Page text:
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Edmund Spenser

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Edmund Spenser, 1554(?)-1599, was a major English poet, known particularly for his incomplete allegorical epic The Faerie Queene


His life is known chiefly from official records, allusions in his poems, and some unreliable anecdotes. He was born in London. He attended the Merchant Taylors' school, and went to Cambridge, where he struck up a friendship with Gabriel Harvey. He was later secretary to the Bishop of Rochester, and in 1580, after his marriage to Machabyas Childe, he was appointed secretary to Lord Grey of Wilton, on his appointment to be Lord Deputy of Ireland. When Grey was recalled, Spenser stayed on in Ireland, holding a variety of official posts and acquiring land as part of the English settlement of Munster. On the death of his first wife, he married Elizabeth Boyle. He died during one of his visits to England, following the overrunning of much of the Munster settlement by Irish rebels during the Nine Years War, and was buried in Westminster Abbey. [1]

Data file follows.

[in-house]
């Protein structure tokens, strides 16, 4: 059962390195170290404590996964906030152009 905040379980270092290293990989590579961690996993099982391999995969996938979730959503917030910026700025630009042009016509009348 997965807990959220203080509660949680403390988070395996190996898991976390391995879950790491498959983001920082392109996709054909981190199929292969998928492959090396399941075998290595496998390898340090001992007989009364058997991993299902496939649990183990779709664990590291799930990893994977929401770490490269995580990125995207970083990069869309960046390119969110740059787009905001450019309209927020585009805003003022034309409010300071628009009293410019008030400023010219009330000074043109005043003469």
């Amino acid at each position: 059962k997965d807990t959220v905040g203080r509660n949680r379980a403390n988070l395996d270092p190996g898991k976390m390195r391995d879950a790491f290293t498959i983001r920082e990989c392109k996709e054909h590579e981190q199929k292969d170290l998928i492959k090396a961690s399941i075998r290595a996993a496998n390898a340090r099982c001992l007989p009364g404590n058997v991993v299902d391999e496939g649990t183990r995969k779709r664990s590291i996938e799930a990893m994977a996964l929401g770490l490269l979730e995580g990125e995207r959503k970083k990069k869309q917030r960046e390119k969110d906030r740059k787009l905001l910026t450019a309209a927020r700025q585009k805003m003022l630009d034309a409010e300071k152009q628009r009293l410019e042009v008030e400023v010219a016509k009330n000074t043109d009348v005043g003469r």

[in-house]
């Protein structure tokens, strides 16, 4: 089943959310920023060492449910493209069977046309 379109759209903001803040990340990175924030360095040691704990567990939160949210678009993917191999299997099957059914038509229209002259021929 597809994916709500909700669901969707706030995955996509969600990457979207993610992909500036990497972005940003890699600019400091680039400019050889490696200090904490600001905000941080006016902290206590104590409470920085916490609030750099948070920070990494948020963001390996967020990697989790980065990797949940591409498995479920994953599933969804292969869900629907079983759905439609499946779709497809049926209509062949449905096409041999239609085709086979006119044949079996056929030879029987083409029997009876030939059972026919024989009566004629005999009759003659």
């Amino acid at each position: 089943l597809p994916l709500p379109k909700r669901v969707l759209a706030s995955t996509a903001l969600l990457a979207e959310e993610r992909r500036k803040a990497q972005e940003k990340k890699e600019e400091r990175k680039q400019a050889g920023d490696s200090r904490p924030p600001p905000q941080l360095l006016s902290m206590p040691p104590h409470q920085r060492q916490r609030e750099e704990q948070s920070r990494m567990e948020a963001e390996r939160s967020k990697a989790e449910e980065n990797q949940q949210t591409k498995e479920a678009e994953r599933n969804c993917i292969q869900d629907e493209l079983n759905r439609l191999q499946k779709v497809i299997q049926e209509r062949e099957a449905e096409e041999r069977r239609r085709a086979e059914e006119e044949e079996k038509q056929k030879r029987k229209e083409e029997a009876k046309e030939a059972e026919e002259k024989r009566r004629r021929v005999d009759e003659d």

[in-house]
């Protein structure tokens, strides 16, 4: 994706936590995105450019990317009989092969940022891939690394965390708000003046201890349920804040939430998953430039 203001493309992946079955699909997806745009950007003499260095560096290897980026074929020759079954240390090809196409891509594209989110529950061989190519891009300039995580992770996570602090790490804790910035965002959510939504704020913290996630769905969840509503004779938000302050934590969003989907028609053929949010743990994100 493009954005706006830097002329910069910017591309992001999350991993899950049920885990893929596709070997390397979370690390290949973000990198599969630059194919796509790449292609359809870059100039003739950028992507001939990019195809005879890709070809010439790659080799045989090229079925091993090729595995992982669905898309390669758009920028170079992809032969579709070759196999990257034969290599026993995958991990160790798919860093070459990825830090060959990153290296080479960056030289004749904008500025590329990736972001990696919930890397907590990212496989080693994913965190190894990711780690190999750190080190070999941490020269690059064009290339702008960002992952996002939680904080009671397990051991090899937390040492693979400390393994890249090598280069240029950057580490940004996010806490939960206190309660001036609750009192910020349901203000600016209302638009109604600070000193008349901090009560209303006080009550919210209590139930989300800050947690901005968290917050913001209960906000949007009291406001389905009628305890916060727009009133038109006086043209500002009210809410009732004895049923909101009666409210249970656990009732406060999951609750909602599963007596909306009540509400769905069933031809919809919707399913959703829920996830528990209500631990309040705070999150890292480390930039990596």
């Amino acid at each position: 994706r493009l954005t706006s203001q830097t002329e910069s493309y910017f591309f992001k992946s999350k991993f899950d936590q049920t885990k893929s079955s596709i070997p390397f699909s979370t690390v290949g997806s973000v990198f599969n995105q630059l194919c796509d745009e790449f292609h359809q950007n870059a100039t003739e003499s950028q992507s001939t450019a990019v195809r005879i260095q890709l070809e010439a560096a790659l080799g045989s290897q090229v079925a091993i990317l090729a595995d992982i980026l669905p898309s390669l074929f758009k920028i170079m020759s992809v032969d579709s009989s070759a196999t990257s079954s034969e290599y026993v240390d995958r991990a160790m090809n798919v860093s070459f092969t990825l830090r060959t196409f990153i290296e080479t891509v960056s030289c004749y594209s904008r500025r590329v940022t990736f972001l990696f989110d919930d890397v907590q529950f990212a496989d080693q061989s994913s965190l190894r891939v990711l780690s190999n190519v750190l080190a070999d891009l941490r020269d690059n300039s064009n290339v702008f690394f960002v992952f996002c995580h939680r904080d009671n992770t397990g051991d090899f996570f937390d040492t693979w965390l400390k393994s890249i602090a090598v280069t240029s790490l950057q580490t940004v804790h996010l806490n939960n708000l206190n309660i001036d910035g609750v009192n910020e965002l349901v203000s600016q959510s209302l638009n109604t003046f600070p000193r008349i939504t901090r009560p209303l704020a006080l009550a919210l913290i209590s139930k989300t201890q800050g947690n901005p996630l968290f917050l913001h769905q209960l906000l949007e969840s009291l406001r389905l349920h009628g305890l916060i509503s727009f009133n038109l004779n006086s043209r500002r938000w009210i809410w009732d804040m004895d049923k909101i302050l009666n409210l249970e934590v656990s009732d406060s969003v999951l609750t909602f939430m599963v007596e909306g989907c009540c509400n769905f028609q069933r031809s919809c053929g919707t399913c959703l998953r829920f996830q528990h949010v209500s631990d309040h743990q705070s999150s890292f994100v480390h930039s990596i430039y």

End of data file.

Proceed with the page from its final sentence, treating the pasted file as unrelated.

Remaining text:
Principal Poetical Works

The Shepheardes Calender, 1579 The Faerie Queene, 1st edition, books I-III, 1589; 2nd edition, books I-VI, 1596, making a poem of 33588 lines. Complaints, bringing together various shorter poems, including satires, 1591 Colin Clouts come home againe, 1595 Amoretti(sonnet sequence) and Epithamalion,1595

Influence and reputation

Spenser regarded himself as the heir of Chaucer, and had a major influence on Milton [2] and the English Romantic poets, including Wordsworth, Keats and Shelley. Shelley used the Spenserian stanza for Adonais. His reputation suffered from the the elaborateness of his allegory, his archaic language, and his strong advocacy of drastic measures to subdue Ireland, shown both allegorically, and in his prose work View of the Present State of Ireland, distributed in manuscript during his lifetime. The Spenserian stanza was first used in the Faerie Queene, and consists of eight iambic pentameters and an alexandrine, the rhyme scheme being ababbcbcc.


  1. Hadfield, Andrew. Edmund Spenser: a Life. Oxford University Press. 2012
  2. Hill, Christopher. Milton and the English Revolution. Faber and Faber 1977